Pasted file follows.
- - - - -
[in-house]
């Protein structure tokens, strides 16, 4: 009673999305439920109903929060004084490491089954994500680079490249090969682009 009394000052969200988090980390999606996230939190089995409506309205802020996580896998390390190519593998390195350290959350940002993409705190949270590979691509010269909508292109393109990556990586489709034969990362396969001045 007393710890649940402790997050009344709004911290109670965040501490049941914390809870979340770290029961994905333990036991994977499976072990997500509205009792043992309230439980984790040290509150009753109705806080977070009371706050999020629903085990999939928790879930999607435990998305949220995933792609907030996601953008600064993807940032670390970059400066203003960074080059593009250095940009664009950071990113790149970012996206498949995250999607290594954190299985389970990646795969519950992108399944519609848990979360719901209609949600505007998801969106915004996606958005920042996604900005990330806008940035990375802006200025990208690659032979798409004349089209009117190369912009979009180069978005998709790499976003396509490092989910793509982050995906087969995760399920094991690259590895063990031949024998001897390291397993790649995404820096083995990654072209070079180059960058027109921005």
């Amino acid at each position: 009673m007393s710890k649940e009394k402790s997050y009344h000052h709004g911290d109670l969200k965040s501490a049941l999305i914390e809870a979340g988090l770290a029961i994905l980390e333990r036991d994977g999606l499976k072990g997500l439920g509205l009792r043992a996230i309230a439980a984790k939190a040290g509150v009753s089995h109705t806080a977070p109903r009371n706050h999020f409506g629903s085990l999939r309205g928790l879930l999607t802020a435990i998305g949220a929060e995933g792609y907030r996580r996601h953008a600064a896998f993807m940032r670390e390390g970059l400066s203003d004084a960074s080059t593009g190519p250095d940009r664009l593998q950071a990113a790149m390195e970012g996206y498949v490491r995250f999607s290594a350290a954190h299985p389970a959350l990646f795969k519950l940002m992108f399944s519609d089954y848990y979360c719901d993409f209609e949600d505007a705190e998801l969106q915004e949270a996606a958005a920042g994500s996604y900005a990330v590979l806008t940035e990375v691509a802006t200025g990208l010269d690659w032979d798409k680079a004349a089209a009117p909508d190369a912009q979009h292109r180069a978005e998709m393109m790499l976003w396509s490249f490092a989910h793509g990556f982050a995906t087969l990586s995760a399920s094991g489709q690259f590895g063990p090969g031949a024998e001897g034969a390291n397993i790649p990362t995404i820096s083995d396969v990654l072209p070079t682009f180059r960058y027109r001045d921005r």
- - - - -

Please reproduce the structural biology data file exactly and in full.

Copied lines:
[in-house]
């Protein structure tokens, strides 16, 4: 009673999305439920109903929060004084490491089954994500680079490249090969682009 009394000052969200988090980390999606996230939190089995409506309205802020996580896998390390190519593998390195350290959350940002993409705190949270590979691509010269909508292109393109990556990586489709034969990362396969001045 007393710890649940402790997050009344709004911290109670965040501490049941914390809870979340770290029961994905333990036991994977499976072990997500509205009792043992309230439980984790040290509150009753109705806080977070009371706050999020629903085990999939928790879930999607435990998305949220995933792609907030996601953008600064993807940032670390970059400066203003960074080059593009250095940009664009950071990113790149970012996206498949995250999607290594954190299985389970990646795969519950992108399944519609848990979360719901209609949600505007998801969106915004996606958005920042996604900005990330806008940035990375802006200025990208690659032979798409004349089209009117190369912009979009180069978005998709790499976003396509490092989910793509982050995906087969995760399920094991690259590895063990031949024998001897390291397993790649995404820096083995990654072209070079180059960058027109921005």
């Amino acid at each position: 009673m007393s710890k649940e009394k402790s997050y009344h000052h709004g911290d109670l969200k965040s501490a049941l999305i914390e809870a979340g988090l770290a029961i994905l980390e333990r036991d994977g999606l499976k072990g997500l439920g509205l009792r043992a996230i309230a439980a984790k939190a040290g509150v009753s089995h109705t806080a977070p109903r009371n706050h999020f409506g629903s085990l999939r309205g928790l879930l999607t802020a435990i998305g949220a929060e995933g792609y907030r996580r996601h953008a600064a896998f993807m940032r670390e390390g970059l400066s203003d004084a960074s080059t593009g190519p250095d940009r664009l593998q950071a990113a790149m390195e970012g996206y498949v490491r995250f999607s290594a350290a954190h299985p389970a959350l990646f795969k519950l940002m992108f399944s519609d089954y848990y979360c719901d993409f209609e949600d505007a705190e998801l969106q915004e949270a996606a958005a920042g994500s996604y900005a990330v590979l806008t940035e990375v691509a802006t200025g990208l010269d690659w032979d798409k680079a004349a089209a009117p909508d190369a912009q979009h292109r180069a978005e998709m393109m790499l976003w396509s490249f490092a989910h793509g990556f982050a995906t087969l990586s995760a399920s094991g489709q690259f590895g063990p090969g031949a024998e001897g034969a390291n397993i790649p990362t995404i820096s083995d396969v990654l072209p070079t682009f180059r960058y027109r001045d921005r």